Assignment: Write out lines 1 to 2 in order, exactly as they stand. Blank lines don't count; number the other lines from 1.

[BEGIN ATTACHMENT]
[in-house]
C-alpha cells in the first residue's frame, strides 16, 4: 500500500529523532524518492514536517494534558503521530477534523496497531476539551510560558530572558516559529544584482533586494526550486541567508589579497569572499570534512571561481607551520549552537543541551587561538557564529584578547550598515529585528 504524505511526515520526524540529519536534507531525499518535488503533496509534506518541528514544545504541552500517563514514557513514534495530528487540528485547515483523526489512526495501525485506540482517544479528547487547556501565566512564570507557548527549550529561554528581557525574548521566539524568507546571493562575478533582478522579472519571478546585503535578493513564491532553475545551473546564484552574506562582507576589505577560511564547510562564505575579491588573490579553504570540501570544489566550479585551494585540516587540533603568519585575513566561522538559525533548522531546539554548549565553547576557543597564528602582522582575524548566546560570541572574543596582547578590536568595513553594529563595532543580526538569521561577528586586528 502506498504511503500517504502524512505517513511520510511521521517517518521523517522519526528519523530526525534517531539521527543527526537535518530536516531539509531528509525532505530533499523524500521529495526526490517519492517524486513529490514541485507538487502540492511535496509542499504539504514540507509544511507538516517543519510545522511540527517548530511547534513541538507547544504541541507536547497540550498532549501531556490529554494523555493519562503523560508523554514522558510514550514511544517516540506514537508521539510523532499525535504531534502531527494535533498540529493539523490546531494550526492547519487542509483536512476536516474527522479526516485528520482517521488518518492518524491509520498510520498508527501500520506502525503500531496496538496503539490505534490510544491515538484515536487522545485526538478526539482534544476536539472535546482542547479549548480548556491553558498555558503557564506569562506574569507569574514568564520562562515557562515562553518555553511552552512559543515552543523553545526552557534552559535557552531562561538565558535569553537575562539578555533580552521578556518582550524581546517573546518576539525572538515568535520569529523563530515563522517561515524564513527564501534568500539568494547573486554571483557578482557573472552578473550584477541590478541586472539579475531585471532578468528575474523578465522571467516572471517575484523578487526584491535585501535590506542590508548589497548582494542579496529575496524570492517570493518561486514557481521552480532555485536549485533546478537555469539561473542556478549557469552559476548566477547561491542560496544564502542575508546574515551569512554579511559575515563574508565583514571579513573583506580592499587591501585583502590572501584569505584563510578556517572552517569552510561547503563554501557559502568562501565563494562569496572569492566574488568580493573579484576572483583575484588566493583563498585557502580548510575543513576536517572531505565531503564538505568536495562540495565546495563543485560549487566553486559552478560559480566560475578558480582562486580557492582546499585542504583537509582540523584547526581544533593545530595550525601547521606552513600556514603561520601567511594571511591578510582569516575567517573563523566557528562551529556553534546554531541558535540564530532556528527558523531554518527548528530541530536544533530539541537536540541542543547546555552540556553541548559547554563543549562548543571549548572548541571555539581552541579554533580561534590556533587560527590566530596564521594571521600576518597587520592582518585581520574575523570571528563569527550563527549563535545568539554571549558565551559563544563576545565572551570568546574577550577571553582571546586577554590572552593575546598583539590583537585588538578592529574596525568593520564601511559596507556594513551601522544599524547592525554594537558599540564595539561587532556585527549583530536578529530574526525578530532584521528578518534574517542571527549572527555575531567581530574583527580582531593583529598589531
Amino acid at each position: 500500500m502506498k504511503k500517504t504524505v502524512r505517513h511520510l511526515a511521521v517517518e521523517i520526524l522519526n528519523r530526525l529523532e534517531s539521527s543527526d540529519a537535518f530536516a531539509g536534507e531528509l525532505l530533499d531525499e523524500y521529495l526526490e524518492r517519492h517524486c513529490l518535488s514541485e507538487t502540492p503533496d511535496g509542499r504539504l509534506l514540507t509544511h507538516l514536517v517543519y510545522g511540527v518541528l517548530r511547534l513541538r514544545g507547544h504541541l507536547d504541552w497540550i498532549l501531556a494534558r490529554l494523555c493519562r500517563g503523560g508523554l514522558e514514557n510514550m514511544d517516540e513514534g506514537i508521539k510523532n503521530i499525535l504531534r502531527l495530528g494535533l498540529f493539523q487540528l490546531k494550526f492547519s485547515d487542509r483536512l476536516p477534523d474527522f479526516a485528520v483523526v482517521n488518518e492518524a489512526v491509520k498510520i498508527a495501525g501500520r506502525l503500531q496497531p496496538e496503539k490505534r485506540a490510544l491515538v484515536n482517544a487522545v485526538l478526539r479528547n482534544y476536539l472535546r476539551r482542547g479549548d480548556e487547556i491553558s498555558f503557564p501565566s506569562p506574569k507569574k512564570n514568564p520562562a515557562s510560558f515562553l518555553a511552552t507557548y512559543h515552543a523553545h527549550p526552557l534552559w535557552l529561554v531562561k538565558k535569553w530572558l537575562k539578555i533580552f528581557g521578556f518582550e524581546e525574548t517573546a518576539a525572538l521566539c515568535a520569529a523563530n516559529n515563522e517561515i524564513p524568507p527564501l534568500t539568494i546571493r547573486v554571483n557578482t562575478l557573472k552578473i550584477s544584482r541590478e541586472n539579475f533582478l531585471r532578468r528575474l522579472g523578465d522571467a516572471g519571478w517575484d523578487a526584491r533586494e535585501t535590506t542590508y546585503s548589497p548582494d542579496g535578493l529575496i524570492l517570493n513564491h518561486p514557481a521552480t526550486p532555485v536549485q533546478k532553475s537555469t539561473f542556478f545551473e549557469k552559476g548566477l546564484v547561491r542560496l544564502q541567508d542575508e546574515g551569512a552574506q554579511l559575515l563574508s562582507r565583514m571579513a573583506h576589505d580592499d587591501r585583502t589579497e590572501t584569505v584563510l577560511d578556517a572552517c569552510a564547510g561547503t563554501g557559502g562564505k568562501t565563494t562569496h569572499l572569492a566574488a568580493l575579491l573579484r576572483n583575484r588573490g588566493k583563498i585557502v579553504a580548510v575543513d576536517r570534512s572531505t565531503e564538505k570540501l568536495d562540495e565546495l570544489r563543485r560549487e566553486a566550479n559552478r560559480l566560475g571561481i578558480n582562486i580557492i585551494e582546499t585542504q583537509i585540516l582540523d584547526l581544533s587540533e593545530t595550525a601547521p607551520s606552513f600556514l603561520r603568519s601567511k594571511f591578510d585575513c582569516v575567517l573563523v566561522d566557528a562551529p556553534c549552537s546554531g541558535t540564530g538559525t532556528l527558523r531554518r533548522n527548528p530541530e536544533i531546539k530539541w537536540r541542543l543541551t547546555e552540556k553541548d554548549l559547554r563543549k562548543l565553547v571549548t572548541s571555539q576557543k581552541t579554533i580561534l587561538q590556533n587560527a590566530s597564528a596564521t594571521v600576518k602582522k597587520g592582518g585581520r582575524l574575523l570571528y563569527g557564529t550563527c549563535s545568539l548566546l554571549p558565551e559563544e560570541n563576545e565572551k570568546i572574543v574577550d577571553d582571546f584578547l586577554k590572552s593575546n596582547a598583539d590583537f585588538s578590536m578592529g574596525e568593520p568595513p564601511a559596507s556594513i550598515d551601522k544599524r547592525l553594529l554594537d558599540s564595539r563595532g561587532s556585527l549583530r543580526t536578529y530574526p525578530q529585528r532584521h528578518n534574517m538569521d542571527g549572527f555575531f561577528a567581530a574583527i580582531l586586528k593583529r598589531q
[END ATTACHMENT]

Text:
[in-house]
C-alpha cells in the first residue's frame, strides 16, 4: 500500500529523532524518492514536517494534558503521530477534523496497531476539551510560558530572558516559529544584482533586494526550486541567508589579497569572499570534512571561481607551520549552537543541551587561538557564529584578547550598515529585528 504524505511526515520526524540529519536534507531525499518535488503533496509534506518541528514544545504541552500517563514514557513514534495530528487540528485547515483523526489512526495501525485506540482517544479528547487547556501565566512564570507557548527549550529561554528581557525574548521566539524568507546571493562575478533582478522579472519571478546585503535578493513564491532553475545551473546564484552574506562582507576589505577560511564547510562564505575579491588573490579553504570540501570544489566550479585551494585540516587540533603568519585575513566561522538559525533548522531546539554548549565553547576557543597564528602582522582575524548566546560570541572574543596582547578590536568595513553594529563595532543580526538569521561577528586586528 502506498504511503500517504502524512505517513511520510511521521517517518521523517522519526528519523530526525534517531539521527543527526537535518530536516531539509531528509525532505530533499523524500521529495526526490517519492517524486513529490514541485507538487502540492511535496509542499504539504514540507509544511507538516517543519510545522511540527517548530511547534513541538507547544504541541507536547497540550498532549501531556490529554494523555493519562503523560508523554514522558510514550514511544517516540506514537508521539510523532499525535504531534502531527494535533498540529493539523490546531494550526492547519487542509483536512476536516474527522479526516485528520482517521488518518492518524491509520498510520498508527501500520506502525503500531496496538496503539490505534490510544491515538484515536487522545485526538478526539482534544476536539472535546482542547479549548480548556491553558498555558503557564506569562506574569507569574514568564520562562515557562515562553518555553511552552512559543515552543523553545526552557534552559535557552531562561538565558535569553537575562539578555533580552521578556518582550524581546517573546518576539525572538515568535520569529523563530515563522517561515524564513527564501534568500539568494547573486554571483557578482557573472552578473550584477541590478541586472539579475531585471532578468528575474523578465522571467516572471517575484523578487526584491535585501535590506542590508548589497548582494542579496529575496524570492517570493518561486514557481521552480532555485536549485533546478537555469539561473542556478549557469552559476548566477547561491542560496544564502542575508546574515551569512554579511559575515563574508565583514571579513573583506580592499587591501585583502590572501584569505584563510578556517572552517569552510561547503563554501557559502568562501565563494562569496572569492566574488568580493573579484576572483583575484588566493583563498585557502580548510575543513576536517572531505565531503564538505568536495562540495565546495563543485560549487566553486559552478560559480566560475578558480582562486580557492582546499585542504583537509582540523584547526581544533593545530595550525601547521606552513600556514603561520601567511594571511591578510582569516575567517573563523566557528562551529556553534546554531541558535540564530532556528527558523531554518527548528530541530536544533530539541537536540541542543547546555552540556553541548559547554563543549562548543571549548572548541571555539581552541579554533580561534590556533587560527590566530596564521594571521600576518597587520592582518585581520574575523570571528563569527550563527549563535545568539554571549558565551559563544563576545565572551570568546574577550577571553582571546586577554590572552593575546598583539590583537585588538578592529574596525568593520564601511559596507556594513551601522544599524547592525554594537558599540564595539561587532556585527549583530536578529530574526525578530532584521528578518534574517542571527549572527555575531567581530574583527580582531593583529598589531